Spectator on facebook

Spectator on facebook

NEWS IN SHORT

Ban on segregation walls possible

SEGREGATION walls could be classified as illegal constructions, according to a draft of the Construction Act amendment proposed by the Ministry of Transport, Construction and Regional Development.

SEGREGATION walls could be classified as illegal constructions, according to a draft of the Construction Act amendment proposed by the Ministry of Transport, Construction and Regional Development.

“We agreed that it will be impossible to allow constructions with the purpose of segregation,” ministry spokesman Martin Kóňa said, as quoted by the Sme daily on October 8.

There are 14 such walls around Slovakia, mostly in the regions of Košice and Prešov, which are also home to the most poverty-stricken and segregated Roma settlements in the country. While Roma-rights advocates condemn the construction of these walls separating the Roma settlements from the majority population, the authority to build them falls under the jurisdiction of local self-governing bodies, which usually state some official reason for doing so.

In an interview with Sme, the Government Proxy for Roma Communities Peter Pollák said that for the first time in Slovak history, the Construction Act will use the term “segregation construction”.
The Transport Ministry, however, did not approve his claim.

“We are looking for all available legislative-technical possibilities how to do that,” Kóňa said, as quoted by Sme.

In mid-September, foreign activists again raised awareness about these walls. A group of Roma-rights activists from the Czech Republic, Austria, Sweden, Switzerland, Spain, and one from Slovakia demolished part of the wall separating the infamous Lunik IX housing estate in Slovakia’s second biggest city, Košice, from nearby neighbourhoods. “Stop segregation” was written next to the hole; however, the gap they created was promptly filled in by local authorities the next day.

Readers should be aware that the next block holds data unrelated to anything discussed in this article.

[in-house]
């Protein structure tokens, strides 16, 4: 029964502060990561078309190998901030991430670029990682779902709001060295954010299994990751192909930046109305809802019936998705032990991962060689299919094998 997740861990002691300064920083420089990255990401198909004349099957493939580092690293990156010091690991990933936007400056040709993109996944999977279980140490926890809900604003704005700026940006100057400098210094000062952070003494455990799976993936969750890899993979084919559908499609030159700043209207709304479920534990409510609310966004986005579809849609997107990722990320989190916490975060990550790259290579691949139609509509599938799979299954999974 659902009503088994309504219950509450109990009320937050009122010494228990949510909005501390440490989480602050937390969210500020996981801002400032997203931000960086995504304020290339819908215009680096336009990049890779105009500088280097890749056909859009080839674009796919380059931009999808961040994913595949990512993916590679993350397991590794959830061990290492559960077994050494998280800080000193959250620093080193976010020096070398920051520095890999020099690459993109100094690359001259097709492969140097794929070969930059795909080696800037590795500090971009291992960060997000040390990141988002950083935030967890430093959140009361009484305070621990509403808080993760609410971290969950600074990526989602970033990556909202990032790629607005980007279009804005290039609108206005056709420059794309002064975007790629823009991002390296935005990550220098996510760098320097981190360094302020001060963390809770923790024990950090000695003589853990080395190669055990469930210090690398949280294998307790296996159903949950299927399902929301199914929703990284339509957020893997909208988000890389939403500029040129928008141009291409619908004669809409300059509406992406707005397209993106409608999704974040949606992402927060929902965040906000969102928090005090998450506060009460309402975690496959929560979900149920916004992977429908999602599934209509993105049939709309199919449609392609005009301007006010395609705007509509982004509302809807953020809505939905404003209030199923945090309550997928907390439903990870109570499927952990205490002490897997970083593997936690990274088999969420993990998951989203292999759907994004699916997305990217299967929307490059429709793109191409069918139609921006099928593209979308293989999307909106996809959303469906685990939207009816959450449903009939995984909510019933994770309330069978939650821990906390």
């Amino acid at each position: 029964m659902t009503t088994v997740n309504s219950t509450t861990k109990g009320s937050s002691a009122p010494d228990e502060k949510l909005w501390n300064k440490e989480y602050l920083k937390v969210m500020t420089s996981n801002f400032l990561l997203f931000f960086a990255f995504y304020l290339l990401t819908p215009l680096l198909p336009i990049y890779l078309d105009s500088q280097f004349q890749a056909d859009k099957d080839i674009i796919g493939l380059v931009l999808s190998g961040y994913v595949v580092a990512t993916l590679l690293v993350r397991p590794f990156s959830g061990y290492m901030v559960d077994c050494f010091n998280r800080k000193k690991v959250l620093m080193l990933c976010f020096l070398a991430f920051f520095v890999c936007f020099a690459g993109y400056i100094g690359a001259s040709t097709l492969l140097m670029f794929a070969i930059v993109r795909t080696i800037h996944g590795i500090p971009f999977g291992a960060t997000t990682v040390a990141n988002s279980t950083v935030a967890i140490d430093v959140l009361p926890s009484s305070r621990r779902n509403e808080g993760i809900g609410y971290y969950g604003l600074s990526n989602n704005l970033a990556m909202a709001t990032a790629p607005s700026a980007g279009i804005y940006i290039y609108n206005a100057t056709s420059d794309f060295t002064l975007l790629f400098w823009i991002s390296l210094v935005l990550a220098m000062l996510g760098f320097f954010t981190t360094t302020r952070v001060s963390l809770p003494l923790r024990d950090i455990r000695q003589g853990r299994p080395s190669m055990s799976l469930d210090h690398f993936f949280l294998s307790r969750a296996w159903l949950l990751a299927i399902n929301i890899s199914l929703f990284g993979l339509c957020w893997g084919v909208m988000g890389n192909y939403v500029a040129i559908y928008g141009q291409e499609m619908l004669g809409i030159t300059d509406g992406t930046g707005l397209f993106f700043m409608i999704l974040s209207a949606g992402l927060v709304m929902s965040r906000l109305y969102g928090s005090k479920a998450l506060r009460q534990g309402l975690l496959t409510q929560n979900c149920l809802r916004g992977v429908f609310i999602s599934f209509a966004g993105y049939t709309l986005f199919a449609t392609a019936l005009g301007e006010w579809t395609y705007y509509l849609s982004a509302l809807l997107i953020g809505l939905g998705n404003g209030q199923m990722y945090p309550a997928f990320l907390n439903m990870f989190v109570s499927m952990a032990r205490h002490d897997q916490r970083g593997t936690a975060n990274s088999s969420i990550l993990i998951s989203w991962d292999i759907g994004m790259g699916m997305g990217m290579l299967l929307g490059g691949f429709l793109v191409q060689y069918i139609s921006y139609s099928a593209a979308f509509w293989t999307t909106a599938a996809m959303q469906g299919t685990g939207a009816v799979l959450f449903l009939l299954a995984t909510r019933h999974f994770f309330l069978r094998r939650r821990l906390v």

Top stories

It's not your Slovakia, Bystrica protesters told Kotleba

President Andrej Kiska spoke to the crowd at the protest gathering, asking Slovaks what kind of country they want to have.

Lajčák gives two versions of the Evka story

The Foreign Ministry gives opposing statements about suspicious procurement related to the Slovak Presidency over the EU Council.

Government of PM Robert Fico (left) endorses Lajčák as its official candidate.

PM Fico: Investors should clearly declare whether they have encountered corruption or not

Representatives of the biggest investors in Slovakia met with Fico to discuss the local business environment.

PM Robert Fico meeting with representatives of big investors in Slovakia.

Blog: HR Marketing: Not everybody can be Google!

It is important to know who your target audience is and the position you aspire to achieve as an employer on the market.

Illustrative stock photo